Source: The Guardian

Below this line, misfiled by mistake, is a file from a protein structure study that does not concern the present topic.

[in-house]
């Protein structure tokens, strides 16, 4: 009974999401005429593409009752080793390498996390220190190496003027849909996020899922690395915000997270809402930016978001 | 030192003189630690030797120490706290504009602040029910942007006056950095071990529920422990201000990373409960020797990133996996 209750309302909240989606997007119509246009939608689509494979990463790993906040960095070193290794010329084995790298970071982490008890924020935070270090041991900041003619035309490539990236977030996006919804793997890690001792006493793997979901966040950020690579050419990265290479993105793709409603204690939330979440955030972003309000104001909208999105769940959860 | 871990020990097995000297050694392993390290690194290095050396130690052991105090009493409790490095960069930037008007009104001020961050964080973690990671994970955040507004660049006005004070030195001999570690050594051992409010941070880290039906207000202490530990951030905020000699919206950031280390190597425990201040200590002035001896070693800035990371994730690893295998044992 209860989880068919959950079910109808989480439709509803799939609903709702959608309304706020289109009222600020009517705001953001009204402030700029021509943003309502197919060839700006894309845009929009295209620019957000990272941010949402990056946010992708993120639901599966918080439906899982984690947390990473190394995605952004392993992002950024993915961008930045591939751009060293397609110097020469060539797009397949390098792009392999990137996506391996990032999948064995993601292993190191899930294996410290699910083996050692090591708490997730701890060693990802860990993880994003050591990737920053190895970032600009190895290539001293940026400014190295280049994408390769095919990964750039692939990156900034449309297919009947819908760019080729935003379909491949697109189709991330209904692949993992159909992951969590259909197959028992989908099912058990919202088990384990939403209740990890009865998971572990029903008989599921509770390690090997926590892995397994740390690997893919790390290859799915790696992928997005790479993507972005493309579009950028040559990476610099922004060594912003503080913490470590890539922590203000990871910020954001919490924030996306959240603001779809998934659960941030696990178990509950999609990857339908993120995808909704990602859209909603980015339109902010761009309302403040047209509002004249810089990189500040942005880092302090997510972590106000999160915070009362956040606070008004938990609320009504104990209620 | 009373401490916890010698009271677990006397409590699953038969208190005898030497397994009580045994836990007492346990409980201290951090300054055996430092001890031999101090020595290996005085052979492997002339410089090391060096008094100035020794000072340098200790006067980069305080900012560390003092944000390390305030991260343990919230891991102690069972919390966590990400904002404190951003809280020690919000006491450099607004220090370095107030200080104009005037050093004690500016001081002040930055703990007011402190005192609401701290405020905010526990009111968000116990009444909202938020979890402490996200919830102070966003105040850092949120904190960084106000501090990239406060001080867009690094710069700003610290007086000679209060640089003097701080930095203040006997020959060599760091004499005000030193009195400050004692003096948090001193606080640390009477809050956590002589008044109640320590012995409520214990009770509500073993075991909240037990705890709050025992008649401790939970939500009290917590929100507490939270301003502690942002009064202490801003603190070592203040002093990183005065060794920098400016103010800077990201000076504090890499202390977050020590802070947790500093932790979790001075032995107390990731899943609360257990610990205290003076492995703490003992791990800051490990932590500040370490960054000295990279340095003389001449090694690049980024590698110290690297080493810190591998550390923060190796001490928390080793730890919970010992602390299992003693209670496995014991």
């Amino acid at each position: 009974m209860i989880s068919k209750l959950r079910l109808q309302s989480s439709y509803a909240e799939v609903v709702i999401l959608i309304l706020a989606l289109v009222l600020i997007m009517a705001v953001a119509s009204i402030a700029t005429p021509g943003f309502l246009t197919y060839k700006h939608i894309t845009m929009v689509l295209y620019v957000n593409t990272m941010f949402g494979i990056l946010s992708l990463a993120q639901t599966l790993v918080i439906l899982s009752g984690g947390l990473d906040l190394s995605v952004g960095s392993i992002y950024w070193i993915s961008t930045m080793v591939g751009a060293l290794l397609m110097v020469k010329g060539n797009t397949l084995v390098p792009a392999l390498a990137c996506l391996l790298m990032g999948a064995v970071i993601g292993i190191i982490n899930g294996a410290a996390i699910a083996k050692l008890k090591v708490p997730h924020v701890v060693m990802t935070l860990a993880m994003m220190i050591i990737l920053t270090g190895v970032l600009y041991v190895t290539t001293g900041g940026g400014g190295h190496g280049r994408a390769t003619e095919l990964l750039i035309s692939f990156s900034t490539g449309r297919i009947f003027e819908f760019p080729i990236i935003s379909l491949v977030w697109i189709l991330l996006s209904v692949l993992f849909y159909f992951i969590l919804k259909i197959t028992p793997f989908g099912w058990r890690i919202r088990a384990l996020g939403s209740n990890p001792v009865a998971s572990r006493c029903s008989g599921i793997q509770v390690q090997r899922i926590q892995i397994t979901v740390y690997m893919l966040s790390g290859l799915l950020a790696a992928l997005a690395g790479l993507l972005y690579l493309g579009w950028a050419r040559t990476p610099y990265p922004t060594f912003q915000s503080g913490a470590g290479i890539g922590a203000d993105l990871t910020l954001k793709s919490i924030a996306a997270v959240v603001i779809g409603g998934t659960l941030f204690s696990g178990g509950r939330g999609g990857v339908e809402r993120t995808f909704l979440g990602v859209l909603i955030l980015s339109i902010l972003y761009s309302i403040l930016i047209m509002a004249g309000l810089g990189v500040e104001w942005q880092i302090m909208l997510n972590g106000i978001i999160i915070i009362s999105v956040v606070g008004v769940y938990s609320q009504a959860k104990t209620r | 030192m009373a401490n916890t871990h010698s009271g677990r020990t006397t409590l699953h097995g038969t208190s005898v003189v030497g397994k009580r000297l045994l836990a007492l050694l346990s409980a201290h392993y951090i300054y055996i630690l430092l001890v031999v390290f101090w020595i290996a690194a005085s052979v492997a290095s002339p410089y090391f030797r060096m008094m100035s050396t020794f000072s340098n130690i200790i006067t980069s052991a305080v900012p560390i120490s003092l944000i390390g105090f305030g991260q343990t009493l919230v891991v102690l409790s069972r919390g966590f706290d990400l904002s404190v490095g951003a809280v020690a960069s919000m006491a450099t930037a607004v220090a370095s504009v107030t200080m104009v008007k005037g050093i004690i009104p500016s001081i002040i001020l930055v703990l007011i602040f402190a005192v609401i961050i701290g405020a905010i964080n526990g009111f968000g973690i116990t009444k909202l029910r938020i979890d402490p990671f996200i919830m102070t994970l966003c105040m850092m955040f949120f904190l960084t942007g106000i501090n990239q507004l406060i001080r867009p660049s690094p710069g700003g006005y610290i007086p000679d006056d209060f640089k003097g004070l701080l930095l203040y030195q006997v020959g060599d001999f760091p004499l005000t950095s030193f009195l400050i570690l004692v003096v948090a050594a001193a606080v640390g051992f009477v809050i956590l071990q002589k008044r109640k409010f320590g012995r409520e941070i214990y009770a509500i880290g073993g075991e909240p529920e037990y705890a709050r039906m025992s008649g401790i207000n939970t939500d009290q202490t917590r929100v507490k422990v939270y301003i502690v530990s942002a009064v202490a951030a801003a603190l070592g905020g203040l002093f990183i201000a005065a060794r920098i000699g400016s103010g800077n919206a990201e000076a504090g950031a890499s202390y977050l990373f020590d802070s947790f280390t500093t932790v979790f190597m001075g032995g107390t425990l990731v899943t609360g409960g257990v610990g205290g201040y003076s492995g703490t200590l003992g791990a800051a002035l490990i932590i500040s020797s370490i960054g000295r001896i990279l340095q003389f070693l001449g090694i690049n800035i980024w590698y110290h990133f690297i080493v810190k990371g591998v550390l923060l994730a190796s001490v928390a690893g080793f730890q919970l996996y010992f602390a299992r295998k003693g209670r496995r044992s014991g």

On February 6, 2006 The Guardian ran an opinion piece by Tariq Ramadan, a prominent Swiss Muslim scholar, on the controversy surrounding cartoons of the Prophet Muhammad. Ramadan comments, "It is critical we find a way out of this infernal circle and demand from those stoking this fire that they stop their polemics at once and create a space for serious, open, indepth debate and peaceful dialogue. This is not the predicted clash of civilisations. This affair does not symbolise the confrontation between the principles of Enlightenment and those of religion. Absolutely not. What is at stake at the heart of this sad story is whether or not the duelling sides have the capacity to be free, rational (whether believers or atheists) and, at the same time, reasonable... This is not a matter of additional laws restraining the scope of free speech; it is simply one of calling upon everybody's conscience to exercise that right with an eye on the rights of others. It is more about nurturing a sense of civic responsibility than about imposing legislation: Muslim citizens are not asking for more censorship but for more respect. One cannot impose mutual respect by means of legislation; rather one teaches it in the name of a free, responsible and reasonable common citizenship... We are in dire need of mutual trust... If people who cherish freedom, who know the importance of mutual respect and are aware of the imperative necessity to establish a constructive and critical debate, if these people are not ready to speak out, to be more committed and visible, then we can expect sad, painful tomorrows. The choice is ours."